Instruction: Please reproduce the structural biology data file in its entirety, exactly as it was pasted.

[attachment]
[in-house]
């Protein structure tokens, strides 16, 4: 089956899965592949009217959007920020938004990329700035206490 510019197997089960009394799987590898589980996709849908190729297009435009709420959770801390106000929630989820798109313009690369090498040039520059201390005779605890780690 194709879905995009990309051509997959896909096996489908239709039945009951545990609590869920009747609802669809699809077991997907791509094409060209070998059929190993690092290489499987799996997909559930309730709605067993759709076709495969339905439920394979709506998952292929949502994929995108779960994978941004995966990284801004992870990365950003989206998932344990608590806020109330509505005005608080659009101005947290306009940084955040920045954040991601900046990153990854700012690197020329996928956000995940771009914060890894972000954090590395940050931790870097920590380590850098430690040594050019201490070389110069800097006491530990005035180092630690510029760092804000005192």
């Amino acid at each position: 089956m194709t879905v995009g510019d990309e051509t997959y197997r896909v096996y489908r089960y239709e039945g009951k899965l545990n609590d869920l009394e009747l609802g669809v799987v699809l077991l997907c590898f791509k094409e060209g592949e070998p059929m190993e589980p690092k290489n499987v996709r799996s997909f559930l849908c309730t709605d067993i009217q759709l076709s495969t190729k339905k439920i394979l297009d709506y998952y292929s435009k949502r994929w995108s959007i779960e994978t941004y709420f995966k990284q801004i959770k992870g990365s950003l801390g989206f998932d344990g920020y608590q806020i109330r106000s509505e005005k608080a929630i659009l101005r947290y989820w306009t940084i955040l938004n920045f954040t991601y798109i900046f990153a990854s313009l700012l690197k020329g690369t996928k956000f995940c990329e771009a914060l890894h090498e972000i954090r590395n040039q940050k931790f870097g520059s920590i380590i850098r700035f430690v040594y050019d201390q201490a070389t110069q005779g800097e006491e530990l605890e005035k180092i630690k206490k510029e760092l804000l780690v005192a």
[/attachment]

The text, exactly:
[in-house]
């Protein structure tokens, strides 16, 4: 089956899965592949009217959007920020938004990329700035206490 510019197997089960009394799987590898589980996709849908190729297009435009709420959770801390106000929630989820798109313009690369090498040039520059201390005779605890780690 194709879905995009990309051509997959896909096996489908239709039945009951545990609590869920009747609802669809699809077991997907791509094409060209070998059929190993690092290489499987799996997909559930309730709605067993759709076709495969339905439920394979709506998952292929949502994929995108779960994978941004995966990284801004992870990365950003989206998932344990608590806020109330509505005005608080659009101005947290306009940084955040920045954040991601900046990153990854700012690197020329996928956000995940771009914060890894972000954090590395940050931790870097920590380590850098430690040594050019201490070389110069800097006491530990005035180092630690510029760092804000005192």
């Amino acid at each position: 089956m194709t879905v995009g510019d990309e051509t997959y197997r896909v096996y489908r089960y239709e039945g009951k899965l545990n609590d869920l009394e009747l609802g669809v799987v699809l077991l997907c590898f791509k094409e060209g592949e070998p059929m190993e589980p690092k290489n499987v996709r799996s997909f559930l849908c309730t709605d067993i009217q759709l076709s495969t190729k339905k439920i394979l297009d709506y998952y292929s435009k949502r994929w995108s959007i779960e994978t941004y709420f995966k990284q801004i959770k992870g990365s950003l801390g989206f998932d344990g920020y608590q806020i109330r106000s509505e005005k608080a929630i659009l101005r947290y989820w306009t940084i955040l938004n920045f954040t991601y798109i900046f990153a990854s313009l700012l690197k020329g690369t996928k956000f995940c990329e771009a914060l890894h090498e972000i954090r590395n040039q940050k931790f870097g520059s920590i380590i850098r700035f430690v040594y050019d201390q201490a070389t110069q005779g800097e006491e530990l605890e005035k180092i630690k206490k510029e760092l804000l780690v005192a």